Abu Dhabi, UAEMonday 30 November 2020

Young Emiratis turn to entrepreneurship amid Covid-19, say experts

Prominent UAE business leaders say the outbreak has forced fresh graduates to be creative

Essa Al Ghurair, chairman of Essa Al Ghurair Investments, says young Emiratis looking to start a business need to consider which industries will be successful in the aftermath of Covid-19. Antonie Robertson / The National
Essa Al Ghurair, chairman of Essa Al Ghurair Investments, says young Emiratis looking to start a business need to consider which industries will be successful in the aftermath of Covid-19. Antonie Robertson / The National

Emirati graduates are increasingly looking to start their own businesses instead of seeking employment, business leaders have said.

Companies worldwide have had to reduce staff or cut salaries due to the Covid-19 pandemic, making an already strained job market harder to break into for fresh graduates.

At a career event organised by Futures Abroad, an education consultancy in the UAE, experts said they had noticed a shift in priorities among young Emiratis since the outbreak.

Covid-19 has put a handbrake on everything

Essa Al Ghurair, Essa Al Ghurair Investment

“Covid-19 has put a handbrake on everything,” said Essa Al Ghurair, chairman of Essa Al Ghurair Investment, one of the largest industrial conglomerates in the Middle East.

He said young Emiratis were keen on setting up businesses in several sectors, including food and delivery, rather than working in public sector jobs.

“Earlier, they took the easy way of going for government jobs, but now they are going towards entrepreneurship," he said.

“They are looking at manufacturing and doing things themselves rather than just going for government jobs.

“Covid-19 was a wake-up call and disturbed a lot of things."

He said young people had to introspect and ask themselves if they were in the right business going forward and how they could make the best of their time in the pandemic.

Mr Al Ghurair advised that budding entrepreneurs consider the types of businesses that could flourish amid the pandemic and commit to that path.

“Make up your mind about which direction you would like to go in and remember there is no right or wrong," he said.

He warned against romanticising the idea of becoming their own bosses and said every career choice required hard work.

“If you work for the government you have to make sure you are productive. If you work in the private sector, it's harder as you have to work longer hours," he said.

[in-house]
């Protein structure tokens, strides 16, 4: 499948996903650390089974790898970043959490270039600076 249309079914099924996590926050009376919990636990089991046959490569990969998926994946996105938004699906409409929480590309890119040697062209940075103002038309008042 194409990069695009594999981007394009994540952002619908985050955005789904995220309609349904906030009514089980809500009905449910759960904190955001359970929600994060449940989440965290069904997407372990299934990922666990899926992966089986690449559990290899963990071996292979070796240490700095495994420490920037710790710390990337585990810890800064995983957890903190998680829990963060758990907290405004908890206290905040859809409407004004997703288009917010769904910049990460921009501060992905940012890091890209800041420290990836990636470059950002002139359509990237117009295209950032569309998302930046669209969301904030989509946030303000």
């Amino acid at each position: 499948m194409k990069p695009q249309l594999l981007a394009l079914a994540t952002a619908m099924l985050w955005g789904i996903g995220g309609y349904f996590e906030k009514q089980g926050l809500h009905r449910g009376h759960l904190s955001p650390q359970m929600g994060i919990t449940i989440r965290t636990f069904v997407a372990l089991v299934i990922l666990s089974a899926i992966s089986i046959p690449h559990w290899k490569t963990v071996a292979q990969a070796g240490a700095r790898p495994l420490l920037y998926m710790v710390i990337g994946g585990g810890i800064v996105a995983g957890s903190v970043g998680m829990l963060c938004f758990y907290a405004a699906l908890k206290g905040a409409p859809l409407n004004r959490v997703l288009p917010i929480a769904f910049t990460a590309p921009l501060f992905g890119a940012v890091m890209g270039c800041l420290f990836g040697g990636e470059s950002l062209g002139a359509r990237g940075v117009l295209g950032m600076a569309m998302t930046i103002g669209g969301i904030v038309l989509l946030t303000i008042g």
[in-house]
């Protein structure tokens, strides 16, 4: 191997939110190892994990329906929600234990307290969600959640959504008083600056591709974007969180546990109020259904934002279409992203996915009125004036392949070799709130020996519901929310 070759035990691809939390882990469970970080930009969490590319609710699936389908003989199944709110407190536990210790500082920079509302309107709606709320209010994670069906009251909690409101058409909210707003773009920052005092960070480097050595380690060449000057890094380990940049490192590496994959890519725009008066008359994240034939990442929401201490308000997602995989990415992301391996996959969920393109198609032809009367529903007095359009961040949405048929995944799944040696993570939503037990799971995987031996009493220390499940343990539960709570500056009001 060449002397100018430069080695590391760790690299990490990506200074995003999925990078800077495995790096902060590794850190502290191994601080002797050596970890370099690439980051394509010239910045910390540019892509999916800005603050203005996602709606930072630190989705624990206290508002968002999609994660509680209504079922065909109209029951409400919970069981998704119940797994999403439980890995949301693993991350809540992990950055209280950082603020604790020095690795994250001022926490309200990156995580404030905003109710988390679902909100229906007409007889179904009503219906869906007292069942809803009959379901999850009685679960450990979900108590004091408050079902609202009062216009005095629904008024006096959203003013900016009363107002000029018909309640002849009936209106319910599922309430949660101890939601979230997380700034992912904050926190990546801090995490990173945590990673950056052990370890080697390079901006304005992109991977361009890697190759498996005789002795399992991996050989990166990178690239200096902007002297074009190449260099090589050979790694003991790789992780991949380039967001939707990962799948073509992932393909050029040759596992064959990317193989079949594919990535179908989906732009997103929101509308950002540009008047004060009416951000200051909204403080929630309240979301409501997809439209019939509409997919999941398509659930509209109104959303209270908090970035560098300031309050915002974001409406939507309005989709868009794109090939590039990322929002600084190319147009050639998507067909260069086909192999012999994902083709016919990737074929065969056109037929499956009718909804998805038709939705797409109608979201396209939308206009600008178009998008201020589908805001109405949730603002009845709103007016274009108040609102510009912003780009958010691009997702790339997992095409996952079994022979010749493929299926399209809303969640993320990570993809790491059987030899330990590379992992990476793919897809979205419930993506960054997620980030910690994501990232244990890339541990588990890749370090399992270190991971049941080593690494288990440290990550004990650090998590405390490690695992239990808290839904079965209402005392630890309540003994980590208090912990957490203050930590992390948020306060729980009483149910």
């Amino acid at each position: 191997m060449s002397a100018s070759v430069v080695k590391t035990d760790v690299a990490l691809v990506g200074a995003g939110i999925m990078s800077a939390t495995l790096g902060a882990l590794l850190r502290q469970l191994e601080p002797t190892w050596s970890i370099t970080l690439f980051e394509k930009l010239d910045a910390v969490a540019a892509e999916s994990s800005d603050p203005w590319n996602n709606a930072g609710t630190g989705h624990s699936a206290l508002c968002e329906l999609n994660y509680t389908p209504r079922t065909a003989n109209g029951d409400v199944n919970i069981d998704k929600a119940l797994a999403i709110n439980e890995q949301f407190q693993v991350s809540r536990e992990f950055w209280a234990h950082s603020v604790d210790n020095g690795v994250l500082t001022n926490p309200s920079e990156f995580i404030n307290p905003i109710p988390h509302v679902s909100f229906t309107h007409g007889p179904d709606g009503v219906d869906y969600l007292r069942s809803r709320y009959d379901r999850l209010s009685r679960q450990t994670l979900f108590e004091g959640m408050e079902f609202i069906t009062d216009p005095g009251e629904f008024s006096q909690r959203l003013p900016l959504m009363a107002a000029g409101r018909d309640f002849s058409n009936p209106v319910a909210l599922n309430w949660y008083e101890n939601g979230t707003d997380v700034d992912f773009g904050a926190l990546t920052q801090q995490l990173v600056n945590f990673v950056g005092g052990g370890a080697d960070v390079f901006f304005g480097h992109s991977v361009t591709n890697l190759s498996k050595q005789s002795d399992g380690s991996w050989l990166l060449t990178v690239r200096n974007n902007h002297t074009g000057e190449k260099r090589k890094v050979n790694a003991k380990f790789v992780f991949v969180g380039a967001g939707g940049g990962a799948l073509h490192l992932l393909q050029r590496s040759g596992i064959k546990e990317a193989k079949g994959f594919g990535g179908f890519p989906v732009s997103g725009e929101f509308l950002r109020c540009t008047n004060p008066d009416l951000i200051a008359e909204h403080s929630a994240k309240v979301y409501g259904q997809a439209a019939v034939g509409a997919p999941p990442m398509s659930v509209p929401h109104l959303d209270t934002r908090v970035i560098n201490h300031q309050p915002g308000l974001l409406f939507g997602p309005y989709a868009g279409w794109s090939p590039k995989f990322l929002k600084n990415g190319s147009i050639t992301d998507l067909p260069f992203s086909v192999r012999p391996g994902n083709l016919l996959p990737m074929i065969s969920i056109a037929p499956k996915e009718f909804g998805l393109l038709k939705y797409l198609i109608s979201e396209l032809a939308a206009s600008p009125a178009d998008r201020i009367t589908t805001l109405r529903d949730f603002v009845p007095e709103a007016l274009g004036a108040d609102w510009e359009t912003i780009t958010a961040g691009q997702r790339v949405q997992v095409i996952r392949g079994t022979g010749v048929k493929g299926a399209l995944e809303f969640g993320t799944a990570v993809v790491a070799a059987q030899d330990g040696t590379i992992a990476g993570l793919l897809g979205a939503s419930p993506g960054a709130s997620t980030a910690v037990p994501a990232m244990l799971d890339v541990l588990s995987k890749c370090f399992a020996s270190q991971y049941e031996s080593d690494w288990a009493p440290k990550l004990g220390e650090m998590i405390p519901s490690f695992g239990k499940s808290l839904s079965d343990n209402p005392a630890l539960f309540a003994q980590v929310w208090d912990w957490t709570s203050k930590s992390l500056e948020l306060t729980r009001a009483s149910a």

“If you choose to be an entrepreneur, you have to work even harder as it’s your own business so you have to be involved all day.”

Vandana Mahajan, Founder, Futures Abroad at a career talk organised by them at the Capital Club in DIFC. Photo: Antonie Robertson/The National 
Vandana Mahajan, founder of Futures Abroad, says it is relatively straight forward to set up a business in the UAE. Antonie Robertson / The National

Vandana Mahajan, managing director at Futures Abroad, said Emiratis and residents were drawn to doing business in the UAE because it was easy to set up a venture.

She said recent regulations including the golden visa and a new programme which allowed people who work remotely long-term to move to Dubai, would encourage people to be entrepreneurs in the emirates.

Hisham Al Gurg, chief executive at the private office of Sheikh Saeed bin Ahmed and Seed Group, which operates in industries such as technology, healthcare, tourism and hospitality, said Covid-19 did not discriminate against any sectors.

He said entrepreneurship was a feasible option for many young Emiratis as they often had lower living expenses.

“It’s easier for them to become entrepreneurs than join the private sector which is very demanding,” said Mr Al Gurg.

“It’s easier for Emirati youth to start businesses because if they have a good idea they can get funding.

"Now, with crowdfunding it's easy to raise capital."

He said many of his family members and friends have started businesses in digital and delivery sectors, after reskilling by learning to code at home.

A report by the Organisation for Economic Co-operation and Development found that unemployment rates rose from 11.7 per cent to 16.6 per cent since February for those aged 15 to 24 – more than double the rise for those aged 25 and over. The statistics were based on a survey of 34 OECD member countries, including the US, Canada, Australia, the UK and Spain, eight further non-member nations, the European Commission and 81 youth organisations.

According to this year's Arab Youth Survey, one in five young Arabs either lost their job or had someone in their family be made redundant due to coronavirus.

The survey reported that 72 per cent said it was “much more difficult” or a “little more difficult” to find a job now compared with the pre-Covid era.

Maya Al Hawary, chairman of board of governors at Dubai Carmel School, said she hoped the new golden visa would open doors and opportunities for the youth.

“This will attract talent. A whole new job market will come up soon,” said Ms Al Hawary.

She said the new visa would help people feel secure and safe.

Top 10 jobs in UAE that will be in demand in 2021:

Updated: November 21, 2020 12:19 PM

Editor's Picks
THE DAILY NEWSLETTER
Sign up to our daily email